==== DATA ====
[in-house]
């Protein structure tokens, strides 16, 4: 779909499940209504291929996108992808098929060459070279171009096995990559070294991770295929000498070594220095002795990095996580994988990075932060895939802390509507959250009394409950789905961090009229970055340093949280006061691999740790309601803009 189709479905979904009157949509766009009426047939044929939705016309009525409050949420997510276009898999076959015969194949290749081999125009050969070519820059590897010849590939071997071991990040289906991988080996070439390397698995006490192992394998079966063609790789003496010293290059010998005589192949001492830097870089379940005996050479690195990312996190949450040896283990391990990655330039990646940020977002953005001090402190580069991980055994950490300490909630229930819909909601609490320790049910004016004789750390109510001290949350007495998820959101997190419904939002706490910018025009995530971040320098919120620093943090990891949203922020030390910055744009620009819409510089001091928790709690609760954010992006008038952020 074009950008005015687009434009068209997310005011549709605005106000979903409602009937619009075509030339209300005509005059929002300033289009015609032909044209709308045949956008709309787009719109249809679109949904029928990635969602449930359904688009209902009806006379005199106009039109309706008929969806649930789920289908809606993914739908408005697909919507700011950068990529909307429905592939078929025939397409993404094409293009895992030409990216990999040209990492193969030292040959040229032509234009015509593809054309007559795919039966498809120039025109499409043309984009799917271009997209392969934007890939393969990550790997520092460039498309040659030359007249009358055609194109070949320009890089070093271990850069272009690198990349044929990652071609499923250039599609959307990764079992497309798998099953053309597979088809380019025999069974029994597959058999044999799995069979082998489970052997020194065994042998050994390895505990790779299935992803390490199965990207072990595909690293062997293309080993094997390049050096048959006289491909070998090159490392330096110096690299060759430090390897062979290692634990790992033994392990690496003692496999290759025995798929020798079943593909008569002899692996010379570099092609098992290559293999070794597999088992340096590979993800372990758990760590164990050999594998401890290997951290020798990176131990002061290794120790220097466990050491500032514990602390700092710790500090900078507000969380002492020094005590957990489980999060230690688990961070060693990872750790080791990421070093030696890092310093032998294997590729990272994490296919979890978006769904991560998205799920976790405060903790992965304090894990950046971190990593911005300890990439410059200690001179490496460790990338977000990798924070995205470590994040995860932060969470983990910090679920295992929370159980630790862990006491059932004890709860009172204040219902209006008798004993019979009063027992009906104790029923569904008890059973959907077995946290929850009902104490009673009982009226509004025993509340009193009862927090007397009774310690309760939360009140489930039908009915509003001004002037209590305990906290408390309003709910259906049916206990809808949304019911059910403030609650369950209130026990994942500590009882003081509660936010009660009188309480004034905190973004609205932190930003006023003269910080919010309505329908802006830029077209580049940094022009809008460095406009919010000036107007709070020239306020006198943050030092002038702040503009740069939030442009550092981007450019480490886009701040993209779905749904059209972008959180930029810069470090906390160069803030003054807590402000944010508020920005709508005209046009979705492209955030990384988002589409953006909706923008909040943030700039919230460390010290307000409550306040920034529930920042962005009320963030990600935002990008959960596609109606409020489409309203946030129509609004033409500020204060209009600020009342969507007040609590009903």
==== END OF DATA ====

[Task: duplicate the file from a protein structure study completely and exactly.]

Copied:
[in-house]
């Protein structure tokens, strides 16, 4: 779909499940209504291929996108992808098929060459070279171009096995990559070294991770295929000498070594220095002795990095996580994988990075932060895939802390509507959250009394409950789905961090009229970055340093949280006061691999740790309601803009 189709479905979904009157949509766009009426047939044929939705016309009525409050949420997510276009898999076959015969194949290749081999125009050969070519820059590897010849590939071997071991990040289906991988080996070439390397698995006490192992394998079966063609790789003496010293290059010998005589192949001492830097870089379940005996050479690195990312996190949450040896283990391990990655330039990646940020977002953005001090402190580069991980055994950490300490909630229930819909909601609490320790049910004016004789750390109510001290949350007495998820959101997190419904939002706490910018025009995530971040320098919120620093943090990891949203922020030390910055744009620009819409510089001091928790709690609760954010992006008038952020 074009950008005015687009434009068209997310005011549709605005106000979903409602009937619009075509030339209300005509005059929002300033289009015609032909044209709308045949956008709309787009719109249809679109949904029928990635969602449930359904688009209902009806006379005199106009039109309706008929969806649930789920289908809606993914739908408005697909919507700011950068990529909307429905592939078929025939397409993404094409293009895992030409990216990999040209990492193969030292040959040229032509234009015509593809054309007559795919039966498809120039025109499409043309984009799917271009997209392969934007890939393969990550790997520092460039498309040659030359007249009358055609194109070949320009890089070093271990850069272009690198990349044929990652071609499923250039599609959307990764079992497309798998099953053309597979088809380019025999069974029994597959058999044999799995069979082998489970052997020194065994042998050994390895505990790779299935992803390490199965990207072990595909690293062997293309080993094997390049050096048959006289491909070998090159490392330096110096690299060759430090390897062979290692634990790992033994392990690496003692496999290759025995798929020798079943593909008569002899692996010379570099092609098992290559293999070794597999088992340096590979993800372990758990760590164990050999594998401890290997951290020798990176131990002061290794120790220097466990050491500032514990602390700092710790500090900078507000969380002492020094005590957990489980999060230690688990961070060693990872750790080791990421070093030696890092310093032998294997590729990272994490296919979890978006769904991560998205799920976790405060903790992965304090894990950046971190990593911005300890990439410059200690001179490496460790990338977000990798924070995205470590994040995860932060969470983990910090679920295992929370159980630790862990006491059932004890709860009172204040219902209006008798004993019979009063027992009906104790029923569904008890059973959907077995946290929850009902104490009673009982009226509004025993509340009193009862927090007397009774310690309760939360009140489930039908009915509003001004002037209590305990906290408390309003709910259906049916206990809808949304019911059910403030609650369950209130026990994942500590009882003081509660936010009660009188309480004034905190973004609205932190930003006023003269910080919010309505329908802006830029077209580049940094022009809008460095406009919010000036107007709070020239306020006198943050030092002038702040503009740069939030442009550092981007450019480490886009701040993209779905749904059209972008959180930029810069470090906390160069803030003054807590402000944010508020920005709508005209046009979705492209955030990384988002589409953006909706923008909040943030700039919230460390010290307000409550306040920034529930920042962005009320963030990600935002990008959960596609109606409020489409309203946030129509609004033409500020204060209009600020009342969507007040609590009903």